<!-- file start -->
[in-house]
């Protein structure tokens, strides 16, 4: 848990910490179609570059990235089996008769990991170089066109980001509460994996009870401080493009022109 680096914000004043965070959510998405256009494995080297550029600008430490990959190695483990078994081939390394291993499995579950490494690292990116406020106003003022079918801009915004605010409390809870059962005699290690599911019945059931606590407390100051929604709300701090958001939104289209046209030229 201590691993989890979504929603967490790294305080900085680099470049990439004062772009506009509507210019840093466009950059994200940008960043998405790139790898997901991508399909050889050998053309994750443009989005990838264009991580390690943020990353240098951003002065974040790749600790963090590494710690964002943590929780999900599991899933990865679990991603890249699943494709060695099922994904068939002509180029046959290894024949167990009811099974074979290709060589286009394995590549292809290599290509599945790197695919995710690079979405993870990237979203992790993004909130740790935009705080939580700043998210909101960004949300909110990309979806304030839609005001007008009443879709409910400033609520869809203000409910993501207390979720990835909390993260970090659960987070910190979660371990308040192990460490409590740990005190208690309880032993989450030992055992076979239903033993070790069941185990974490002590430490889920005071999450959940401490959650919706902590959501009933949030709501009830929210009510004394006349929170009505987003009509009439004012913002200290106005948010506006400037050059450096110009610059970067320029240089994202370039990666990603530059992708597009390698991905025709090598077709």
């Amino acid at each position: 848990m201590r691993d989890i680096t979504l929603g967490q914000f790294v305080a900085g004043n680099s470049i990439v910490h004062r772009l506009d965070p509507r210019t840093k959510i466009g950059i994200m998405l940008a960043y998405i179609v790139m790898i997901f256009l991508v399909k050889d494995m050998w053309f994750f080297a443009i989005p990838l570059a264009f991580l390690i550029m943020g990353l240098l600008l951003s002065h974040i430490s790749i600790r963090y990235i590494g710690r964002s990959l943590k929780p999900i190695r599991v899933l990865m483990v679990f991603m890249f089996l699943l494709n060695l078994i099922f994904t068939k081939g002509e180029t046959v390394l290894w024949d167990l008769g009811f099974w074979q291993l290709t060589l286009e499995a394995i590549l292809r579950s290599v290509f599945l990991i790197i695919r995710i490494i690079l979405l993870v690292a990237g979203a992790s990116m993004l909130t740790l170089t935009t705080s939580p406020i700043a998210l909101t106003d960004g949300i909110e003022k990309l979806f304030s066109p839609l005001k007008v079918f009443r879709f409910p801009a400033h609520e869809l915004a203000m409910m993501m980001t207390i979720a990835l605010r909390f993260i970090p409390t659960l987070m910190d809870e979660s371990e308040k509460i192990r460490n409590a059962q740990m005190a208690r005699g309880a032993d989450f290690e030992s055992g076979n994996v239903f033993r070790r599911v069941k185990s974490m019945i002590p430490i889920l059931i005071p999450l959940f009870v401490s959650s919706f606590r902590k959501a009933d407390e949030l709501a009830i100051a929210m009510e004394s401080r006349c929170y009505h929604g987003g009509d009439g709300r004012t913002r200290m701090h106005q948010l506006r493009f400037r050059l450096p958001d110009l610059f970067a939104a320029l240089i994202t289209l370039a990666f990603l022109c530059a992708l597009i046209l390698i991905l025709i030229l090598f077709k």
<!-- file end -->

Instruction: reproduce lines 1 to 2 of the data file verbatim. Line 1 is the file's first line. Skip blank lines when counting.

[in-house]
């Protein structure tokens, strides 16, 4: 848990910490179609570059990235089996008769990991170089066109980001509460994996009870401080493009022109 680096914000004043965070959510998405256009494995080297550029600008430490990959190695483990078994081939390394291993499995579950490494690292990116406020106003003022079918801009915004605010409390809870059962005699290690599911019945059931606590407390100051929604709300701090958001939104289209046209030229 201590691993989890979504929603967490790294305080900085680099470049990439004062772009506009509507210019840093466009950059994200940008960043998405790139790898997901991508399909050889050998053309994750443009989005990838264009991580390690943020990353240098951003002065974040790749600790963090590494710690964002943590929780999900599991899933990865679990991603890249699943494709060695099922994904068939002509180029046959290894024949167990009811099974074979290709060589286009394995590549292809290599290509599945790197695919995710690079979405993870990237979203992790993004909130740790935009705080939580700043998210909101960004949300909110990309979806304030839609005001007008009443879709409910400033609520869809203000409910993501207390979720990835909390993260970090659960987070910190979660371990308040192990460490409590740990005190208690309880032993989450030992055992076979239903033993070790069941185990974490002590430490889920005071999450959940401490959650919706902590959501009933949030709501009830929210009510004394006349929170009505987003009509009439004012913002200290106005948010506006400037050059450096110009610059970067320029240089994202370039990666990603530059992708597009390698991905025709090598077709």